|Current Research Activities:|
Pillemer's current research projects span his interests in aging and the family, long-term and palliative care, developing effective models for translational research, and studies of elder wisdom. This research is funded by the National Institute on Aging, the National Institute for Nursing Research, and a variety of foundation sources. Ongoing studies include the following:
1) The Within-Family Differences Study (NIA, in collaboration with J. Jill Suitor, Purdue University) is following 550 mothers over the age of 65 and their adult children over a 7-year period, examining the causes and consequences of within-family differentiation in later life. Analyses have focused on parental favoritism, differential helping to and by offspring, caregiver selection, and ambivalent parent-adult child relationships, among other topics.
2) Resident-to-Resident Elder Mistreatment (NIA, in collaboration with Mark S. Lachs, Weill Cornell Medical College) is the first large scale prevalence and risk factor study of aggression and violence among nursing home residents.
3) Taking Community Action against Pain (NINR, in collaboration with M. Carrington Reid, Weill Cornell Medical College) applies principles of community-based participatory research to develop more effective interventions for older persons dealing with pain.
4) Palliative Care: Translating Research to Practice and Policy (Lawrence and Rebecca Stern Foundation is creating an agenda for palliative care research based on interrelated data collection efforts from researchers, practitioners, and policy makers.
5) The Program on Aging and the Environment (USDA) involves research and intervention studies of environmental civic engagement and volunteering by older persons.
6) The Cornell Legacy Project, which involves collecting data from older persons regarding their views of important lessons they have learned over the life course.
7) An overarching interest is in translational research, studying methods and techniques of moving research findings more swiftly into application for practice and policy.
Pillemer is also the co-Principal Investigator of an NIA-funded Roybal Center, which conducts research and evaluation on methods of improving research translation.
Pillemer, Karl, Connolly, M. T., Breckman, Risa, Spreng, Nathan, & Lachs, Mark S. (In press). “Elder Mistreatment: Priorities for Consideration by the White House Conference on Aging. The Gerontologist.
Riffin, Catherine, Pillemer, Karl, Chen, Emily., Warmington, Marcus, Adelman, Ronald D., & Reid, M. C. (in press). What’s missing in palliative care research? Identifying key priorities for future investigation. American Journal of Public Health.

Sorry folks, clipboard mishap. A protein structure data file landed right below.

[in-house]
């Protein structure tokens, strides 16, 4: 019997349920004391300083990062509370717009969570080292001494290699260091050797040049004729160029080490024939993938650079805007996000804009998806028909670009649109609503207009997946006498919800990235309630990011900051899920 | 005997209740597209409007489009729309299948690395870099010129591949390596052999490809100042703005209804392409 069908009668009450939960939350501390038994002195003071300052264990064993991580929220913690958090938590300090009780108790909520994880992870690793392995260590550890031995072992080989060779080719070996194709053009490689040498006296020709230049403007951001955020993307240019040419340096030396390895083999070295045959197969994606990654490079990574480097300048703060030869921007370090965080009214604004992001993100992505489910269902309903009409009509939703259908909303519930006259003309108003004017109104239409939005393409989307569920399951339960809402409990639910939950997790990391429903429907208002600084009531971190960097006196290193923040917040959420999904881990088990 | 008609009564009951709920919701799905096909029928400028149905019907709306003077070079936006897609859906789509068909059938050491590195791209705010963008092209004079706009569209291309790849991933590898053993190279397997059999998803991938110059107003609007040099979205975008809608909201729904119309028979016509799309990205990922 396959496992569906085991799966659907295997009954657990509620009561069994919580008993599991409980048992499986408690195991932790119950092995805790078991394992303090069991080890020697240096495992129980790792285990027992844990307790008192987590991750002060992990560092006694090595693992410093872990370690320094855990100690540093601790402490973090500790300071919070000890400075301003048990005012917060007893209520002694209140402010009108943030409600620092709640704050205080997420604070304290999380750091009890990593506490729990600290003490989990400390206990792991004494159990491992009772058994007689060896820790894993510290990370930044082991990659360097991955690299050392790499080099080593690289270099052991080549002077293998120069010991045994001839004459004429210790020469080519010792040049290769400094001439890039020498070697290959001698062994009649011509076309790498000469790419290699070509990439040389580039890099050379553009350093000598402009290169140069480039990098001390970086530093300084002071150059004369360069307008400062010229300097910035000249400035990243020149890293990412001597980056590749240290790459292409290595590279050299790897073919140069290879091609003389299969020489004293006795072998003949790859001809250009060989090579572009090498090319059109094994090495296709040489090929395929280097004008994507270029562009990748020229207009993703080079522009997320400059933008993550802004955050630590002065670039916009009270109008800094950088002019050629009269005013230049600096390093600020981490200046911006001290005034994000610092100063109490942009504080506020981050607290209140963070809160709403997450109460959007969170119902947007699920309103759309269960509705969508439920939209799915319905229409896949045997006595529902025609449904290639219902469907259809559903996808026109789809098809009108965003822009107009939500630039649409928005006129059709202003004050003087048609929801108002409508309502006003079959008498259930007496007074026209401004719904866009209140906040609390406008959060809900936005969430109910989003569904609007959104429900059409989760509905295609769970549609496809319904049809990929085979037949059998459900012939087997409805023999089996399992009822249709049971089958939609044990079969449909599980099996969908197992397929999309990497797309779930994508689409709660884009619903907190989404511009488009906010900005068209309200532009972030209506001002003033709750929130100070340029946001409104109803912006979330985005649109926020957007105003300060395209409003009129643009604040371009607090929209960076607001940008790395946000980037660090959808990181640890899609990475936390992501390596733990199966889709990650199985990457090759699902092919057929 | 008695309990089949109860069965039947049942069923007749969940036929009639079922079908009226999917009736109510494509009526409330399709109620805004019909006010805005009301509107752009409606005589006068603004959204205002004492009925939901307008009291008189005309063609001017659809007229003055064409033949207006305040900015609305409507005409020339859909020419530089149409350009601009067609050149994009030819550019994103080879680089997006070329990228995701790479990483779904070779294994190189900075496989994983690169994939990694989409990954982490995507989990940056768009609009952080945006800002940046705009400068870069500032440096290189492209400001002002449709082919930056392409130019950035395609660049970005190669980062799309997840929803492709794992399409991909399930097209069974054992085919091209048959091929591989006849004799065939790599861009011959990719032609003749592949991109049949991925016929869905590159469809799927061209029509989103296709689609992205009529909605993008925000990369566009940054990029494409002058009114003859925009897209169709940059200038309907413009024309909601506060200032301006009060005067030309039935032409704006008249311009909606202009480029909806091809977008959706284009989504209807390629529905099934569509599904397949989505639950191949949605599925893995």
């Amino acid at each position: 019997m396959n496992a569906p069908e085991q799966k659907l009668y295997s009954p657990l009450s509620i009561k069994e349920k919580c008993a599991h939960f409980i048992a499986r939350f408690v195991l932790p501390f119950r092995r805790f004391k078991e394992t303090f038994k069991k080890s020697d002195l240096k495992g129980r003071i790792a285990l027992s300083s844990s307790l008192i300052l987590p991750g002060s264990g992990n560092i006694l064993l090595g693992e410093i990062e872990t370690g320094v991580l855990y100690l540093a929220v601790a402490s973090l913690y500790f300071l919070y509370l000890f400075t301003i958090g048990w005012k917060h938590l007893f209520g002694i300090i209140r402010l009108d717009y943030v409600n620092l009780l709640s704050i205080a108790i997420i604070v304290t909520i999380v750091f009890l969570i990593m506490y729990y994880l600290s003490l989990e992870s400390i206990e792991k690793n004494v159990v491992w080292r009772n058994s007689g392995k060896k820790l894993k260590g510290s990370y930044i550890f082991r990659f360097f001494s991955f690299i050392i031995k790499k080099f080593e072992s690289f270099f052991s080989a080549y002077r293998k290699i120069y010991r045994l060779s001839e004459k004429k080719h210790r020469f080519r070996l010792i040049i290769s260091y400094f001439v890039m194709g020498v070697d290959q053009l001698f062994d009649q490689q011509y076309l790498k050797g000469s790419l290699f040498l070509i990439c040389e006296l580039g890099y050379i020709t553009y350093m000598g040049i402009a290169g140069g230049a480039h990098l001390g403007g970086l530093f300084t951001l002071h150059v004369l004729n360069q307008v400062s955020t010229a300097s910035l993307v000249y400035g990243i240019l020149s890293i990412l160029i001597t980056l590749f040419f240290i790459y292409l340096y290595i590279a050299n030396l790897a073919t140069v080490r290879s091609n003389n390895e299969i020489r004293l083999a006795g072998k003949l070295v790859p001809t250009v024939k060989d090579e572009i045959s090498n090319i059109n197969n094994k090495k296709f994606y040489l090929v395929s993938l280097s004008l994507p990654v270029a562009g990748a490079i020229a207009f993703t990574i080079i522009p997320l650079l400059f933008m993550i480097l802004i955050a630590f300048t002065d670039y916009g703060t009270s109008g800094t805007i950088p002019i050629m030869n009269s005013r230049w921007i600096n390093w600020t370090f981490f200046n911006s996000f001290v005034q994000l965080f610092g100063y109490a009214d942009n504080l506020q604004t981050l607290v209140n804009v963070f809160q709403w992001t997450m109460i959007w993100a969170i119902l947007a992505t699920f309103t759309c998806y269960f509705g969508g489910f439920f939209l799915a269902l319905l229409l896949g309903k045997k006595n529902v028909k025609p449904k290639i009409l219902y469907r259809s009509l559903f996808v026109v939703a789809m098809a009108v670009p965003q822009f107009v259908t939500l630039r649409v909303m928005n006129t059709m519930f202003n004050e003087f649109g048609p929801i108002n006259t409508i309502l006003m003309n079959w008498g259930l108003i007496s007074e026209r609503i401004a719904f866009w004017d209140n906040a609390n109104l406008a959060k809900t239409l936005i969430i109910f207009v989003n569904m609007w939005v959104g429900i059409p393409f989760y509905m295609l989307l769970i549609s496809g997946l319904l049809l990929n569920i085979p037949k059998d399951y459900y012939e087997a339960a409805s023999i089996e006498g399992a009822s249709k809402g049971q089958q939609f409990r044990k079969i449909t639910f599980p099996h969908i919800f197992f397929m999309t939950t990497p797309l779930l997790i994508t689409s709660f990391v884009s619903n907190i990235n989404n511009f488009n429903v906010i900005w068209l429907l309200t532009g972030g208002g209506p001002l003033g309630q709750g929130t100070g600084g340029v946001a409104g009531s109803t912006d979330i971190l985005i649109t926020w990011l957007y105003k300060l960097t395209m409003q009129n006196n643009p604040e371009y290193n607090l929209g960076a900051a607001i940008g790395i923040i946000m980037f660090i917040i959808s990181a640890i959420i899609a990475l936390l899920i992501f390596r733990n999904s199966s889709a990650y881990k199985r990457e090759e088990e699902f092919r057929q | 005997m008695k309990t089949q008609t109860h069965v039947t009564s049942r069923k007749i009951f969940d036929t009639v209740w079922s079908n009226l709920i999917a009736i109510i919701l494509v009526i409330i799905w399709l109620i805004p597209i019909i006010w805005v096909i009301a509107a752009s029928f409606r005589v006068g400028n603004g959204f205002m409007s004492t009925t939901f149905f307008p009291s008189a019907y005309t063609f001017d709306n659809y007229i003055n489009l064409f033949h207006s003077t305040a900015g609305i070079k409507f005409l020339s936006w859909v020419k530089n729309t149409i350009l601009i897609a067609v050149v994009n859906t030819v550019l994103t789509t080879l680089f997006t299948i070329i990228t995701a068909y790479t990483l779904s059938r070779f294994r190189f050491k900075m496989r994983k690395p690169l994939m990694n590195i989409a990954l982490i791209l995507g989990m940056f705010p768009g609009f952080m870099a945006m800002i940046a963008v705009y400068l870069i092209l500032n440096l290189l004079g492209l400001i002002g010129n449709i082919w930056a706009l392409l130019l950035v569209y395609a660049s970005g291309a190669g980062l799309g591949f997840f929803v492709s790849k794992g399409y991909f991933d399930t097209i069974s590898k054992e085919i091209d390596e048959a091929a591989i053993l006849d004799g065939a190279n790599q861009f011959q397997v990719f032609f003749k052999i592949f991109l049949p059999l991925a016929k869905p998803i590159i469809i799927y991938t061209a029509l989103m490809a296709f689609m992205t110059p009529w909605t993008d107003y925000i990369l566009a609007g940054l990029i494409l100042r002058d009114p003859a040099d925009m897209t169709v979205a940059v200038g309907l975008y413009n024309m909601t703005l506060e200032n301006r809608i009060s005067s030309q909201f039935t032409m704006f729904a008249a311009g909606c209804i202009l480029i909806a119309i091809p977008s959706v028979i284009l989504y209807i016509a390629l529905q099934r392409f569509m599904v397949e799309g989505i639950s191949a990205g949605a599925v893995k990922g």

Reid, M. C., Eccleston, Christopher, & Pillemer, Karl. (In press.) "Chronic Pain in Older Adults." British Medical Journal.
Gilligan, Megan, J. Jill Suitor, Scott Feld, and Karl Pillemer (2015). "Do positive feelings hurt? Disaggregating positive and negative components of intergenerational ambivalence." Journal of Marriage and Family 77,
Pillemer, K., & Suitor, J. J. (2014). Who provides care? A prospective study of caregiving among adult siblings. The Gerontologist, 54, 589-598.
Peterson, J. C., Burnes, D. P., Caccamise, P. L., Mason, A., ...Pillemer, K., & Lachs, M. S. (2014). “Financial exploitation of older adults: A population-based prevalence study.” Journal of General Internal Medicine, 29, 1615-1623.
Sabir, Myra and Karl Pillemer. (2014). An intensely sympathetic awareness: Experiential similarity and cultural norms as means for gaining older African Americans' trust of scientific research. Journal of Aging Studies, 29, 142-149.
. Eimicke, Mildred Ramirez, Stepahnie Silver, and Karl Pillemer. (2013). Verbal and physical aggression directed at nursing home staff by residents. Journal of General Internal Medicine, 28, 660-667.
Suitor, J. Jill, Megan Gilligan, and Karl Pillemer. (2013). “Continuity and Change in Mothers' Favoritism Toward Offspring in Adulthood.” Journal of Marriage and Family, 75: 1229-1247.
Chen, Emily K., M. C. Reid, and Karl Pillemer. (2013). “Tailoring Evidence-Based Interventions for New Populations: A Model for Program Adaptation through Community Engagement.” Evaluation and the Health Professions, 36, 73-92.
Pillemer, Karl. (2012). 30 Lessons for Living: Tried and True Advice from the Wisest Americans. New York: Viking/Penguin.
Pillemer, Karl, Emily K. Chen, Kimberly S. Van Haitsma, Jeanne Teresi, Mildred Ramirez, Stephanie Silver, Gail Sukha, and Mark S. Lachs. (2012). “Resident-to-Resident Aggression in Nursing Homes: Results from a Qualitative Event Reconstruction Study.”The Gerontologist, 24: 92-112.
Pillemer, Karl, Rhoda H. Meador, Jeanne A. Teresi, Charles R. Henderson Jr., Emily K.Chen, Mark S. Lachs, Gabriel Boratgis, Stephanie Silver, and Joseph P. Eimicke. (2012). “Effects of Electronic Health Information Technology Implementation on Nursing Home Resident Outcomes.” Journal of Aging and Health. 24, 92-112.
Pillemer, Karl, Christin L. Munsch, Thomas Fuller-Rowell, Catherine Riffin, J. Jill Suitor. (2012). “Ambivalence toward Adult Children: Differences between Mothers and Fathers.” Journal of Marriage and Family, 74, 1101 – 1113.
Pillemer, Karl, J. Jill Suitor, Seth Pardo, and Charles Henderson, Jr. (2010). “Mothers’ Differentiation and Depressive Symptoms among Adult Children.” Journal of Marriage and Family, 72, 333-345.
Pillemer, Karl, Thomas E. Fuller-Rowell, Cary Reid, and Nancy Wells. (2010). “Environmental Volunteering and Health Outcomes over a Twenty-Year Period.” The Gerontologist, 50:594-602.
Pillemer, Karl, Linda P. Wagenet, Debra Goldman, Lori Bushway, Rhoda Meador. (2010). “Environmental Volunteerism in Later Life: Benefits and Barriers.” Generations, 33, 58-63